Yeah, well, so many takeaways. And I just want to say, you know, it’s interesting that we put on something for speakers to give our clients something, but I think I got as much or more out of it as they did. One of my main takeaways was the importance of that like, like Joy said feedback, you know, this idea that but the on the spot coaching that we did right. So yes, we have Zoom sessions with our clients. We do this work virtually something shifts when we are in person and all together. And then you’re getting feedback not just from us as coaches, but also from each other supporting one another and just the support. There’s something that shifts in the women I feel from the time they practice their speech or just had the idea for it to actually they actually delivered it for the recording of it. Something definitely shifted and it was just that such a high level. It was amazing to me. So the value of that in-person component was evident. The other thing was the the importance of just those reflective moments, even in a talk or even when we’re working on the talk, when we’re practicing, when we’re giving feedback, the moments of just pausing and the power that that has to just be quiet for a minute. So it has a lot of power in just reflecting on on the talk that you’re creating. But also when you’re delivering it, there’s power in it that impresses upon the audience, whatever the point is that you’re trying to make.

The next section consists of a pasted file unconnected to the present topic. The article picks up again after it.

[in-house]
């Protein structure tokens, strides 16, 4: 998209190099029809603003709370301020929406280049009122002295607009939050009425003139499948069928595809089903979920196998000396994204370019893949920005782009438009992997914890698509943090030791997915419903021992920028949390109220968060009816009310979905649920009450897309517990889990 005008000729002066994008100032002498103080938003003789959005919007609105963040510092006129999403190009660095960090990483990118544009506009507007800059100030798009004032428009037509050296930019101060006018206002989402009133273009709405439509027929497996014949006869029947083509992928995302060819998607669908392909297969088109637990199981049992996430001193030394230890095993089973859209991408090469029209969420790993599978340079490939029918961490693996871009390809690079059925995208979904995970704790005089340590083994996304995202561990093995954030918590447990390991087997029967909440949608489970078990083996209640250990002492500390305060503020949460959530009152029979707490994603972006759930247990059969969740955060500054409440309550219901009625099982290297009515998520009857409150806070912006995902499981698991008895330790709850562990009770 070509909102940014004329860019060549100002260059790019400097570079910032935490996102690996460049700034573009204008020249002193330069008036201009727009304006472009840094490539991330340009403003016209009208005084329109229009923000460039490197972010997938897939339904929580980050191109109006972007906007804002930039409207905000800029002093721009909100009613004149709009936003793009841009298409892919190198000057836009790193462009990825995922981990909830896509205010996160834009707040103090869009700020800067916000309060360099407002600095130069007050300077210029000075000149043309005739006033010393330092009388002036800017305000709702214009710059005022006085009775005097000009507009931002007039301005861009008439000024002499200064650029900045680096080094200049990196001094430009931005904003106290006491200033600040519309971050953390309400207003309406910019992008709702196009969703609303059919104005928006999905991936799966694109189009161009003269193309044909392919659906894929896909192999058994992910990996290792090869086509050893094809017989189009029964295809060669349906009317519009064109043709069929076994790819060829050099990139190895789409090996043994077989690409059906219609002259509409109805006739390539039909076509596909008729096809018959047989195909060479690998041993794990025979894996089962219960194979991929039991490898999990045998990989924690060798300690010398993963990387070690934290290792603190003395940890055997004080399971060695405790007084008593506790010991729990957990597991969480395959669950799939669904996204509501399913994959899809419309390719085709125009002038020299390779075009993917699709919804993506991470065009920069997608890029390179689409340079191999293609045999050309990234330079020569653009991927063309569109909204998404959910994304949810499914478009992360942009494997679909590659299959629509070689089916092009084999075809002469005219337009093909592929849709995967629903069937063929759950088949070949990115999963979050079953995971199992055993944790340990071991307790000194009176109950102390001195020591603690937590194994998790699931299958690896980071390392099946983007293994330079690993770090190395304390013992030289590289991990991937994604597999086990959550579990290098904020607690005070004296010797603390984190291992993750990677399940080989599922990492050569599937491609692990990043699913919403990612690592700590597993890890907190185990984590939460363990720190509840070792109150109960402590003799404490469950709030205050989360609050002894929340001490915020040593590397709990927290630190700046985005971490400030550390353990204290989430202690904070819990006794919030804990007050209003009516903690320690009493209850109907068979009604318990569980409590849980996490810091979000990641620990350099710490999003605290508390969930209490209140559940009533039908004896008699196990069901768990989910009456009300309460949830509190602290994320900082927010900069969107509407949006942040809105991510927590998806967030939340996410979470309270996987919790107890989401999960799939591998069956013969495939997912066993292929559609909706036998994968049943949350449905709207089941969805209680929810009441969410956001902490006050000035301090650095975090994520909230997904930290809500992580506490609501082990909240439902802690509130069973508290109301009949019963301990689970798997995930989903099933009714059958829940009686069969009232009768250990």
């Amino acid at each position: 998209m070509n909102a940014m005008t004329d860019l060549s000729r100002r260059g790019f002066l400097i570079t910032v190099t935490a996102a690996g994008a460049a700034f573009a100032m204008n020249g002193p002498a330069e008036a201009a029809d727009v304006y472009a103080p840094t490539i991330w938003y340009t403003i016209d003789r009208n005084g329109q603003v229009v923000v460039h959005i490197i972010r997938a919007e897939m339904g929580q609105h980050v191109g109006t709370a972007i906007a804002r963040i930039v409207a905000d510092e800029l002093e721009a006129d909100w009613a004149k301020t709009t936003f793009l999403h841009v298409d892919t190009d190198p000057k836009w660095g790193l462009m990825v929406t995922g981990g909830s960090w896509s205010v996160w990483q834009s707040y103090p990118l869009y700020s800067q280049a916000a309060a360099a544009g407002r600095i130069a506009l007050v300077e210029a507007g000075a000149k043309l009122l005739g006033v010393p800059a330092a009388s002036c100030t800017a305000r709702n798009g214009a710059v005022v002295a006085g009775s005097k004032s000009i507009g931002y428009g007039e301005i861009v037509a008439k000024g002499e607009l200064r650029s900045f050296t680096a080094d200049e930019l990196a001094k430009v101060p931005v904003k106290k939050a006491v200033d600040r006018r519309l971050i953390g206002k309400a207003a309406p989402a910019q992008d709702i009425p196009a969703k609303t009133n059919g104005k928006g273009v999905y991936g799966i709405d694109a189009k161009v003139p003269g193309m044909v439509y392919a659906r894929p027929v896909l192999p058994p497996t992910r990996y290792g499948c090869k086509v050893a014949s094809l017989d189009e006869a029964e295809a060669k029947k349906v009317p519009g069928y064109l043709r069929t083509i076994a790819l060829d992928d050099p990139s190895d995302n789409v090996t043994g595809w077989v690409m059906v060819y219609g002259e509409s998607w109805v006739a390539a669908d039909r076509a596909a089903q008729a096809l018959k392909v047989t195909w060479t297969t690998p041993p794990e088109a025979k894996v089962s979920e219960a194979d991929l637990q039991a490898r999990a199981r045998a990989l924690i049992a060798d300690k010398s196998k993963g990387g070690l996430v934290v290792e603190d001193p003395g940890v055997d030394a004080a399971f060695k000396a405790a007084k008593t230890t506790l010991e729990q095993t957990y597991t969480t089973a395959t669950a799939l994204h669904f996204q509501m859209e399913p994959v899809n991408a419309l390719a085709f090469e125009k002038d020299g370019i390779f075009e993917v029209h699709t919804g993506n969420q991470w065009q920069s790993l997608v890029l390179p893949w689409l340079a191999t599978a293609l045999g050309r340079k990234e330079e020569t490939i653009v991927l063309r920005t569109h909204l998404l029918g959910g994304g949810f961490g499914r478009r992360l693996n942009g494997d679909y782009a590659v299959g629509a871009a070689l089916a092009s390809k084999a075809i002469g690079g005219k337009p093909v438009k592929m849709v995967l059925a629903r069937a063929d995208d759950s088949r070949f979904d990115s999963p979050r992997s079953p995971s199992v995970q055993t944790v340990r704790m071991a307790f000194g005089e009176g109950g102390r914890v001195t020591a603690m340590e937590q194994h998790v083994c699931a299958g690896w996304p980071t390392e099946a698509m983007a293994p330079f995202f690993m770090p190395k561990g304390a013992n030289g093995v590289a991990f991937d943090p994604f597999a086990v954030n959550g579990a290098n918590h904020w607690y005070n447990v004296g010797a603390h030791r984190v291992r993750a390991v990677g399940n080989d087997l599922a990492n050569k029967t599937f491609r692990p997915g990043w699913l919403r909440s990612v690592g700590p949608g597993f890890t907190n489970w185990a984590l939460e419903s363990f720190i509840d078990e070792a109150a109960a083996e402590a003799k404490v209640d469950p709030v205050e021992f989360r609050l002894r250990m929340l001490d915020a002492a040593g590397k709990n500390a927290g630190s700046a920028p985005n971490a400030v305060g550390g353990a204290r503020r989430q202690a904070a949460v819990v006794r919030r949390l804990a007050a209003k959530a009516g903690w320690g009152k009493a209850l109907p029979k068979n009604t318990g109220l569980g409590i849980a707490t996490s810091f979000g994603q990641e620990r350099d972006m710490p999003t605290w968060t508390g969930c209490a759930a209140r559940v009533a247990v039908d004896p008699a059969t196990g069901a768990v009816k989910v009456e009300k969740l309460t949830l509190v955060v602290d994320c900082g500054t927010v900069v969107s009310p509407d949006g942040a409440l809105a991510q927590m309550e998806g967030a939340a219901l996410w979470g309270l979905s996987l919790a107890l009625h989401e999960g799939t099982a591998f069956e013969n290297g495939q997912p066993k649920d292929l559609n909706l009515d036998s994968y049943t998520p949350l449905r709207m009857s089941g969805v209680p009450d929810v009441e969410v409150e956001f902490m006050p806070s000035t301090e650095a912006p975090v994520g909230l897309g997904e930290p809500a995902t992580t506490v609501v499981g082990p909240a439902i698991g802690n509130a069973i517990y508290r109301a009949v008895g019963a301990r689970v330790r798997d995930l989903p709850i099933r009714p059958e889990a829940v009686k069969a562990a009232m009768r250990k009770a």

Diane Diaz:
So it has quiet, has so much power. But I think we forget that because we’re literally speaking, right? So we forget that quiet has power, too. So that was one of my big takeaways from that. And also as an introvert, you know, I grew obviously accustomed to being home all the time, working from home, not seeing people. And I’m an introvert, so it wasn’t that bad. I’m like, I kind of like this. But I will say that being in a group, a small group of women who I’m just who I so admire, each and every one of them being in that group for two days with them, I felt so much more energy than I thought that I would feel. Yes. Was I exhausted when it was all over with? Yes. But during those two days, the amount of energy that I had, I was kind of surprised by that because I am an introvert and I just thought that it would just completely zap me even throughout the event. But the amount of energy that I had during that time is just testament to the amazingness of the women that are in the Thought Leader Academy and the clients that we have and the ones that came to the to the retreat. It was just, just amazing to me how that energized me.

Carol Cox: